Cummins Generator Technologies products have an expectation from their customers that they are both reliable and durable: they expect it to deliver a lifetime of performance without any failure. However, it is rare for the customers to specify its time of life. So what is it that gives us a common understanding of expected product life? The Codes and Standards.
Codes and Standards fall into two categories:
■ Codes - which ensure products are safe and fit for purpose. Usually these are written into law and must be complied with.
■ Standards - where compliance is voluntary – but in order to sell product, ability to show compliancy with the standards becomes a market-based expectation. The standards are where the durability and life expectations are set.
When it comes to STAMFORD and AvK alternators, there are three principle standards that they refer to:
■ IEC 60034: Rotating electrical machines
■ NEMA MG-1: Motors and alternators
■ UL-1446: Systems of insulating materials
These standards define the methods and limitations of operation of electrical machines in order to deliver a certain lifetime, if operated in ideal conditions. There is a strong linkage between these standards and the standards they refer to. The diagram below shows the high-level relationships, but there are additional standards involved that define how the life of an insulation system and hence the life of a machine is defined.
The standards state that one of the principle ageing factors is – which translates as the relationship between the temperature that the insulation system sees, and how long it will last. This relationship is expressed as the thermal endurance graph, and requires the Temperature Index (TI) and halving Interval (HIC) of an insulation system to be defined.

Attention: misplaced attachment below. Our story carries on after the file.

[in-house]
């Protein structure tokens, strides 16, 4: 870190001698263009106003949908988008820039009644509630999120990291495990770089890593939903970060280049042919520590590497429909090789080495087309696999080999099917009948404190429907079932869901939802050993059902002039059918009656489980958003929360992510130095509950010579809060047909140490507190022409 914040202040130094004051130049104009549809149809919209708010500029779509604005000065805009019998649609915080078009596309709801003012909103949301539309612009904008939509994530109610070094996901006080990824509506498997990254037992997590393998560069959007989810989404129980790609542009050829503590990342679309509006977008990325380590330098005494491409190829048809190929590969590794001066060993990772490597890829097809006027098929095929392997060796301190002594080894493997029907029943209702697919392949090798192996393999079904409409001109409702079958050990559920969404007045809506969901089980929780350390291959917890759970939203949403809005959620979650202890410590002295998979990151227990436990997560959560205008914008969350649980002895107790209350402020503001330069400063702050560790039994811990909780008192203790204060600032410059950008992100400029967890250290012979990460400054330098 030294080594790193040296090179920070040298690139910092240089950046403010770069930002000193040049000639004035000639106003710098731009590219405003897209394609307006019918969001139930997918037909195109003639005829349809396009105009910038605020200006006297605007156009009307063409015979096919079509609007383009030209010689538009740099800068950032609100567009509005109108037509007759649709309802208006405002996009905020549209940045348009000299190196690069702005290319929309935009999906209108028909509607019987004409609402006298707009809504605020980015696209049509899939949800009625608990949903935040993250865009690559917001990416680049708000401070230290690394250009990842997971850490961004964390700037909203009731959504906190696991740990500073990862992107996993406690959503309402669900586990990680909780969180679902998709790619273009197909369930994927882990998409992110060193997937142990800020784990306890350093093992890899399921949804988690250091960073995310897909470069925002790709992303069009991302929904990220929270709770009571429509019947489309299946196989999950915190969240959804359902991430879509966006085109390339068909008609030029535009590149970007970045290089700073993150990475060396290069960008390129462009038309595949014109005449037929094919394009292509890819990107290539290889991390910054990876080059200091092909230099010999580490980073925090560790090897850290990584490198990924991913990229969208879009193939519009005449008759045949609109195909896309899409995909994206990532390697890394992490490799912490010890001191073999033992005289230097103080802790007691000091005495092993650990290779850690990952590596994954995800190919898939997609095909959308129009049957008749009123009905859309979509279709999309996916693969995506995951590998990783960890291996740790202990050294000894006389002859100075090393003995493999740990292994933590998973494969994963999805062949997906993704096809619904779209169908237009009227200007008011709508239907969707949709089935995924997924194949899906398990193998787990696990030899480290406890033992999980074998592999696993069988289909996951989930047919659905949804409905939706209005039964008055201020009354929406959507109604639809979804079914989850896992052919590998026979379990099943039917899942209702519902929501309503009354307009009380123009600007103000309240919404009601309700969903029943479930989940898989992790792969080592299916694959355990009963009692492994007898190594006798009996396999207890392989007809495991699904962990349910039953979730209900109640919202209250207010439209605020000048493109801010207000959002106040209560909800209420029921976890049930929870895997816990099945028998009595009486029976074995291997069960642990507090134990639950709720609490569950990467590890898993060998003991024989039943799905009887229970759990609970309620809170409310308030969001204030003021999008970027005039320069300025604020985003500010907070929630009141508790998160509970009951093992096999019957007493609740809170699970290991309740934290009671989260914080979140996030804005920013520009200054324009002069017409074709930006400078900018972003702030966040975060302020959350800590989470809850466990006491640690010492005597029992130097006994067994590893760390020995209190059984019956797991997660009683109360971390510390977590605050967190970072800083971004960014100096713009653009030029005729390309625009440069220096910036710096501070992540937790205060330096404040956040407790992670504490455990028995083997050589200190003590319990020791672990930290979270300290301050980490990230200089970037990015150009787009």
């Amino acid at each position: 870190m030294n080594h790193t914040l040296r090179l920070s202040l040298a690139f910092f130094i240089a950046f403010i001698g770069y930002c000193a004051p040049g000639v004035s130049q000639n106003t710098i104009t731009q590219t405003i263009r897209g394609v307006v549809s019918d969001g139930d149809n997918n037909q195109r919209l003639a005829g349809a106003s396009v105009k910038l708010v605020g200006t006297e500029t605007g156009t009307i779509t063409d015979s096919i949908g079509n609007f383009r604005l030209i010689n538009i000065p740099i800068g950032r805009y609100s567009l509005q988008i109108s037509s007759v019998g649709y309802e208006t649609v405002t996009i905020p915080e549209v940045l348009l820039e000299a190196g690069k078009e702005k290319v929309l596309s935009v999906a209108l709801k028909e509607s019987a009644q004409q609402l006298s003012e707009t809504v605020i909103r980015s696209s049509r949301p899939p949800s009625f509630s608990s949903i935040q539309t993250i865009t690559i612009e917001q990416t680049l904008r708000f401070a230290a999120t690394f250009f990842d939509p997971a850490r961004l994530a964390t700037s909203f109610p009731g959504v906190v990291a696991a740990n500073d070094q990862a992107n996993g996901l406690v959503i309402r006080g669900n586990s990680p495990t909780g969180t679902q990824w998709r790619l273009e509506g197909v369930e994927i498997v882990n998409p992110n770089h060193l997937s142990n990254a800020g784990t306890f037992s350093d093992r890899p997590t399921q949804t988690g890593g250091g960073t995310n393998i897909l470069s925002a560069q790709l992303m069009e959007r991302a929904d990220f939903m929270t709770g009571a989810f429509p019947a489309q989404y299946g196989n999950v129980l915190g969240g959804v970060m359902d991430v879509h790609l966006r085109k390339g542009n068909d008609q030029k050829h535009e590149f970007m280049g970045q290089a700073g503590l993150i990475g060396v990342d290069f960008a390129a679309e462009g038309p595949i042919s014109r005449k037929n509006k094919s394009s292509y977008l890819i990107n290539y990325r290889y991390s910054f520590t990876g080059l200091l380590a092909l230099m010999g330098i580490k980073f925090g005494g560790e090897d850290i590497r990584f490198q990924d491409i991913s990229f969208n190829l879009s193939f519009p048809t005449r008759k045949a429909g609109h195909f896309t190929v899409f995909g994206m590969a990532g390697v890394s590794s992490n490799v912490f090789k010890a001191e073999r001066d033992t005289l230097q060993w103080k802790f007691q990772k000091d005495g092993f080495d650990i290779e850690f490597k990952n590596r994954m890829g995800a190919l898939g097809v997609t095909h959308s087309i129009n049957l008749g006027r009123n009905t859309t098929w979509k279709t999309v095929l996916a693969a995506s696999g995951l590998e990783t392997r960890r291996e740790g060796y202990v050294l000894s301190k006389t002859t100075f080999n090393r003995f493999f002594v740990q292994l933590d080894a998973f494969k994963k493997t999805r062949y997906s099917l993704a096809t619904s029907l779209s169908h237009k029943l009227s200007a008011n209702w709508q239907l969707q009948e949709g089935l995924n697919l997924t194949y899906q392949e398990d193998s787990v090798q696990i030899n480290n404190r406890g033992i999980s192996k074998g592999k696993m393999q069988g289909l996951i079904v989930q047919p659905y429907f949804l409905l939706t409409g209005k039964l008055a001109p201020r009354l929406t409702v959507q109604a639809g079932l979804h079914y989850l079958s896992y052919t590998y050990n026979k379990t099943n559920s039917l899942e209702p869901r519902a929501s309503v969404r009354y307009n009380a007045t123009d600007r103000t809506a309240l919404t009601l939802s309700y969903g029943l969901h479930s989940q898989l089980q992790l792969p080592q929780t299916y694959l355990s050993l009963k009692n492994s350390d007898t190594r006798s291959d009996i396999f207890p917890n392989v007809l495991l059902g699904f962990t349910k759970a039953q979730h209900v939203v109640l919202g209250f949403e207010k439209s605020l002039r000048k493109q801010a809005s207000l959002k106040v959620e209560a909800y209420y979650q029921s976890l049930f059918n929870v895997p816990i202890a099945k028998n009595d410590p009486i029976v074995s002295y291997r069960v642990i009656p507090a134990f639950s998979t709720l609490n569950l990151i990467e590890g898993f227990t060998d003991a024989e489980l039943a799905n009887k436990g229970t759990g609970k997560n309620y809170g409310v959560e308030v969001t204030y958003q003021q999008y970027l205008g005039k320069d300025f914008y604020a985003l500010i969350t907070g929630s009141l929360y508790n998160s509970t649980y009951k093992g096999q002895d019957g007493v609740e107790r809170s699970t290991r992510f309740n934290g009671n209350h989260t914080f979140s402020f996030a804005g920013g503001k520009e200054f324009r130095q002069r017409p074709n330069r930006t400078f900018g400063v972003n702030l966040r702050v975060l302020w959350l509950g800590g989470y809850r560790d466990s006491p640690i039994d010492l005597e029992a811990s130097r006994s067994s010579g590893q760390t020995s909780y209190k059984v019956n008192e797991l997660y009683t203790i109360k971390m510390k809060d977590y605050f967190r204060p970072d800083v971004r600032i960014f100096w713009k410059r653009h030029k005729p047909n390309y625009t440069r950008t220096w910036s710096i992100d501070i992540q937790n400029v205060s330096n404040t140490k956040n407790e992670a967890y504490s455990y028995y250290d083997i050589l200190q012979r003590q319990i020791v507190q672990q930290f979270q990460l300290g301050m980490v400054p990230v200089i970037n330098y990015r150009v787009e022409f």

The main standards relate to a number of other standards, of which IEC 60085: Electrical insulation — thermal evaluation and designation is the main reference to define how an insulation system is to be tested.
The aim of the IEC 60085 is to define the thermal life and limits of an electrical insulation system, which requires thermal ageing tests. The standards lay out how insulation systems can be tested to find the thermal life, or how the life can be determined from experience. The work to determine these values for a new insulation system is both extensive and time-consuming, which is why we rarely change our insulation systems.
Having defined how the insulation systems are to be tested, IEC 60085 also defines the thermal operating limits electrical machine, which is known as the temperature classes, class B, F and H. By operating the electrical machine within these, the standards define what life should be expected if the electrical machine is operated within the stated temperature class:
Thermal effects on the insulation system are one of the major factors influencing the life of electrical machines
This is repeated in IEEE – 1, so the standards are consistent in the declaration of their declaration of thermal class.
The standards also define the voltage and frequency limits that machines can be subjected to and still be expected to perform correctly because when a machine is operated at or beyond these limits, the machine will see temperature rises beyond that allowed by the thermal class which will reduce the overall life of the insulation system. IEC 60034 defines these voltage and frequency limits.
By declaring that our machines comply with IEC 60034, NEMA MG-1 and UL-1446 we are saying that the insulation systems of our alternators comply with the requirements of these standards, and will deliver a life as defined by the standards when operated in ideal conditions.
In reality, there are other factors that will affect the overall life of our machines, but the standards agree that thermal effects on the insulation system are the major factors influencing the life of electrical machines.
For more information please contact the Applications team